With such a limited knowledge, but obvious enthusiasm, have a look at Oracle Application Express (Apex) at If you find it interesting, you have two options: the first one is to acquire access to online & free Apex service (on - you'd get your own workspace and limited quota on the database, but that's enough to have a look and taste how it feels. Or, you could download & install Oracle 11g XE database which is absolutely free, and it already contains Apex (I *think* 4.2) which you can upgrade to the latest version (5.1.2 at the moment).

    Why Apex? Because its wizard(s) allow you to use an Excel file as a source, and Apex generates database table and rudimentary form (so that you could insert/update/delete data) as well as a report (so that you could see what you have). Apex does a lot of work for you. As you said that you don't know much of SQL, I believe that it is just enough to improve wizard's queries, if necessary. On the other hand, many things (such as sorting, filtering, ...) can be done directly in the Interactive Report by an end user (that's why it is called "interactive").

    I'd suggest you to pick a simple Excel file you currently have (not with hundreds of thousands of lines; make it short, but meaningful) and try to create your first "application". You might be surprised how well it works and looks.

    Now, you could - obviously - repeat that for all files you have, but that wouldn't make it a true application because you'd still have separate data in their own tables, not related to each other. I suppose that such a "solution" would be worse than the one you currently have.

    That's why you should listen to @cis_groupie and read up on database design. Once you learn how to properly do that (and it won't take just a few days!), you'd be able to create a good data model, store data into tables (which will now be related to each other) and create your own reports (i.e. writing your queries, not relying on what wizard does).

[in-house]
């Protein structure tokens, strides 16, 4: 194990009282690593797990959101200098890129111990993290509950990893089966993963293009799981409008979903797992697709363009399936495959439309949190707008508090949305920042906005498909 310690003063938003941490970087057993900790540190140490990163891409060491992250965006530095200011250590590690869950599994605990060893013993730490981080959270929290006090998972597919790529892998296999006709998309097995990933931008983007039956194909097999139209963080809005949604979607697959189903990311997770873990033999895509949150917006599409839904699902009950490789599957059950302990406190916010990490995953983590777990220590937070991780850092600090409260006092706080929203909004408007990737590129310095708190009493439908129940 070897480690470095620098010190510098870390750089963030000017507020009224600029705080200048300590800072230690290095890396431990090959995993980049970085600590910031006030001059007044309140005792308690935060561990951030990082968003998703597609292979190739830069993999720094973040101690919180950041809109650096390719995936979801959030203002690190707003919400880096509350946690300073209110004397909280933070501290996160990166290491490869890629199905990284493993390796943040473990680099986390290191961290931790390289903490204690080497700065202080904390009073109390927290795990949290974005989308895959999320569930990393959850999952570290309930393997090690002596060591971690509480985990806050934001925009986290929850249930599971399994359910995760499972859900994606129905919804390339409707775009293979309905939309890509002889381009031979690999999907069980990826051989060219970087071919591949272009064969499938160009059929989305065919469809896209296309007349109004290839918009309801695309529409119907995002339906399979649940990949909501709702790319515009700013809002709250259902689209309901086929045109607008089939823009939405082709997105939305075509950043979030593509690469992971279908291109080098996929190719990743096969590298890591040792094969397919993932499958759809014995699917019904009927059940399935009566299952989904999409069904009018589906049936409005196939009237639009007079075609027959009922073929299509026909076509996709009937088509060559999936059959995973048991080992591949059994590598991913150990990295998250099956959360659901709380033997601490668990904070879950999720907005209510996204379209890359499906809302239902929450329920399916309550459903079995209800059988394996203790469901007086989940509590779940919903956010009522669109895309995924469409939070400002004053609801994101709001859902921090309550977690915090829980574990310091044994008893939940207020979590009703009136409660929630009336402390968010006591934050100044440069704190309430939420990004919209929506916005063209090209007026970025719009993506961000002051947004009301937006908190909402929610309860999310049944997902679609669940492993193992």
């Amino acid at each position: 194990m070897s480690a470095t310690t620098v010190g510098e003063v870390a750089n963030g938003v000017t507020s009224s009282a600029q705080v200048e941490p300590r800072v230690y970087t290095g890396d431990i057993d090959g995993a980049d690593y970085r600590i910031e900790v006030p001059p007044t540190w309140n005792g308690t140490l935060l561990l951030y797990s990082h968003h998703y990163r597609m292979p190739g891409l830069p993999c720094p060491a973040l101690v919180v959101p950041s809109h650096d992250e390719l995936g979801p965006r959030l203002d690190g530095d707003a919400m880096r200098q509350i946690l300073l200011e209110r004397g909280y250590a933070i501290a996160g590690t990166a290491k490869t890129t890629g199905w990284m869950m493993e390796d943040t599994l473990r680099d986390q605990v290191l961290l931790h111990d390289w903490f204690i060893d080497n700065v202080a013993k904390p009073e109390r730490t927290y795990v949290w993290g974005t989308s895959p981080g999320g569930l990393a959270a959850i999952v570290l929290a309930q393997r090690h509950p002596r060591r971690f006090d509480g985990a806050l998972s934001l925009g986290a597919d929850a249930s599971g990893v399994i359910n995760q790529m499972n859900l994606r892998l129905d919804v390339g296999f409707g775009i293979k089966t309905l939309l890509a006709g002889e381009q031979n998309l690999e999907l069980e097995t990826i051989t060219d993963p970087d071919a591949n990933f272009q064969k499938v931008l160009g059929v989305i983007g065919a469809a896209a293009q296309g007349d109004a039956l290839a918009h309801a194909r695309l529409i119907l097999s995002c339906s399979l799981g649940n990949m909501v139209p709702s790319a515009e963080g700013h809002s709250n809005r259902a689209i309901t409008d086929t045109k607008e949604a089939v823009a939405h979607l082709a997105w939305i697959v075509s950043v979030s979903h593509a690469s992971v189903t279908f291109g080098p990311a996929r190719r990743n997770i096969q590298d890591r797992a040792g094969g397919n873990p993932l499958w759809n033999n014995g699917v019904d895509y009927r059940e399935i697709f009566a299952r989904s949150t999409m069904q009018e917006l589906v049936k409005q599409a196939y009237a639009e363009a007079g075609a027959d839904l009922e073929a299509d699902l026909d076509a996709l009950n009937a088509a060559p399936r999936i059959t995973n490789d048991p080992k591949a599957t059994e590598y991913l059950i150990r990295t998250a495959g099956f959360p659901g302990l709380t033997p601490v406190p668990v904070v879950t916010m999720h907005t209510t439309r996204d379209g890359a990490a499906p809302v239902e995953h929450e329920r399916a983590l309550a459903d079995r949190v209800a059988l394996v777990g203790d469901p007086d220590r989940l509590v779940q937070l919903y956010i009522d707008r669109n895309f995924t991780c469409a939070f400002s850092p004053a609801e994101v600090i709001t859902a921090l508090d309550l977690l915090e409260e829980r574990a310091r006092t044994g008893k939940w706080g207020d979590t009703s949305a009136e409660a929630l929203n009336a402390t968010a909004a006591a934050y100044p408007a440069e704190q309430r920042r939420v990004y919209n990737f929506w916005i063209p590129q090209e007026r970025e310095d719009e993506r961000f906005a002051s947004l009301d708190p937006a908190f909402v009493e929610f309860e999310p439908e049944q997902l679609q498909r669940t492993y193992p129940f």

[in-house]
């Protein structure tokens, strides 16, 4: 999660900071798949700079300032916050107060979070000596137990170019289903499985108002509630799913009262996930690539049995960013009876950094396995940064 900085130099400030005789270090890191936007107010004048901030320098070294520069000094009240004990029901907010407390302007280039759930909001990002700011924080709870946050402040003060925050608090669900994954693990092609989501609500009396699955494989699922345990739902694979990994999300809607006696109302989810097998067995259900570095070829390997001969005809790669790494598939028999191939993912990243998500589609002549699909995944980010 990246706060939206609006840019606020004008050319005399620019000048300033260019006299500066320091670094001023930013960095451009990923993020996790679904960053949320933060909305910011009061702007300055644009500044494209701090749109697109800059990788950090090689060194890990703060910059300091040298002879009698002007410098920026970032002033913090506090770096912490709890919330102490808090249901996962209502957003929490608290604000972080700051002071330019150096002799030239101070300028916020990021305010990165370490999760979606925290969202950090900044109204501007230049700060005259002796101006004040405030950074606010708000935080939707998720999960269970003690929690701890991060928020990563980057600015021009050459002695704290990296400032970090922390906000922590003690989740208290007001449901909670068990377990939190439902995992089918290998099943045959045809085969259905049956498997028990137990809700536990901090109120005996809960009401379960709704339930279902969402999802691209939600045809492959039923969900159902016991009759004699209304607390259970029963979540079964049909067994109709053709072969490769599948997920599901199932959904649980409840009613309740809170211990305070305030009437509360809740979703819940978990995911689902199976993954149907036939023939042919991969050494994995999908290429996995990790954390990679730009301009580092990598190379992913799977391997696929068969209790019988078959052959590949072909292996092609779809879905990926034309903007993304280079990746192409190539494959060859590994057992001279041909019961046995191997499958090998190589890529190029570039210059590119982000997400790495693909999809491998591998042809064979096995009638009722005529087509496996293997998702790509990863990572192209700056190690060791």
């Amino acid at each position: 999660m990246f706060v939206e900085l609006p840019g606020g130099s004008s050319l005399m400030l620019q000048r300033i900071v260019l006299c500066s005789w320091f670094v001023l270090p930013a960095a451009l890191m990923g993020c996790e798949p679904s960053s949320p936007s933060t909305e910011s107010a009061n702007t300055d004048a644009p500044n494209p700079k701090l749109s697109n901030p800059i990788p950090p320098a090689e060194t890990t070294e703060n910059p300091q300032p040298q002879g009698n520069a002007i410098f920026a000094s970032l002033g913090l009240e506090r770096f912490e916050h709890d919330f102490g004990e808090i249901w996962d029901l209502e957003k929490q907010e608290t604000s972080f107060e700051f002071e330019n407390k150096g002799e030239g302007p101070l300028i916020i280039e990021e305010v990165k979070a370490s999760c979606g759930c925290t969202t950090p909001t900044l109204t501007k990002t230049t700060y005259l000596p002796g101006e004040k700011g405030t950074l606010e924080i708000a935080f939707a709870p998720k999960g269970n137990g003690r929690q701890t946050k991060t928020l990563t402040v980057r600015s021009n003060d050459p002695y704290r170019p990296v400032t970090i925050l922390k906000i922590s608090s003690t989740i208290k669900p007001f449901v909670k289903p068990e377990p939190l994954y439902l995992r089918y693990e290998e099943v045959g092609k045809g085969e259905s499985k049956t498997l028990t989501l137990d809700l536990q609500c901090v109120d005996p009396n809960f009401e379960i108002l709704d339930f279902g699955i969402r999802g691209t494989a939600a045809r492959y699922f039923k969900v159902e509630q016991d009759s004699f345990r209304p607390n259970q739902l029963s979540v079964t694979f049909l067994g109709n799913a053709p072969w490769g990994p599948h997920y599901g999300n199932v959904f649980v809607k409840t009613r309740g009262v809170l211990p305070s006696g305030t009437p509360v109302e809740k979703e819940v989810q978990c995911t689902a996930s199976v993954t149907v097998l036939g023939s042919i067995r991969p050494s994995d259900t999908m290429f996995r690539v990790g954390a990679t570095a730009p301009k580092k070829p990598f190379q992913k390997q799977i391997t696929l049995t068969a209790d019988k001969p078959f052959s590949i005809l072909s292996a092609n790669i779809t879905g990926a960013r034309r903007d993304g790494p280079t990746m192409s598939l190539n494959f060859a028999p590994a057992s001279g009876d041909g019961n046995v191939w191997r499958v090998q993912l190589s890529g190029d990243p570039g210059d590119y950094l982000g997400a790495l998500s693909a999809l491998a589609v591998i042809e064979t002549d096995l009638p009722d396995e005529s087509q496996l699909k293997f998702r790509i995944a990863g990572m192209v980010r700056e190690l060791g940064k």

Obviously, it means that you'd use Oracle. Previously mentioned XE is free (even for production purposes), but has certain limitations (I think it is 8 GB of user's data, can use only one processor, ...). There's no problem in upgrading it to Standard Edition once you need it (but it'll cost money if you want to - and should - use it legally).

  4. #4
    Join Date
    Jun 2004
    Liverpool, NY USA
    We used to do our daily balancing of our 2 billion dollar company on excel. We just bit the bullet and moved the data into database files and moved the formulas into code. It works MUCH faster and is more reliable. What you want to do is to sit down for a full review of the excel system. You will find that it will be fairly easy and fast to do the same calculations in a database tables and code. Good luck and if you need any help don't forget you can always ask questions on the forums.

    Good Luck.
    You do not need a parachute to skydive. You only need a parachute to skydive twice.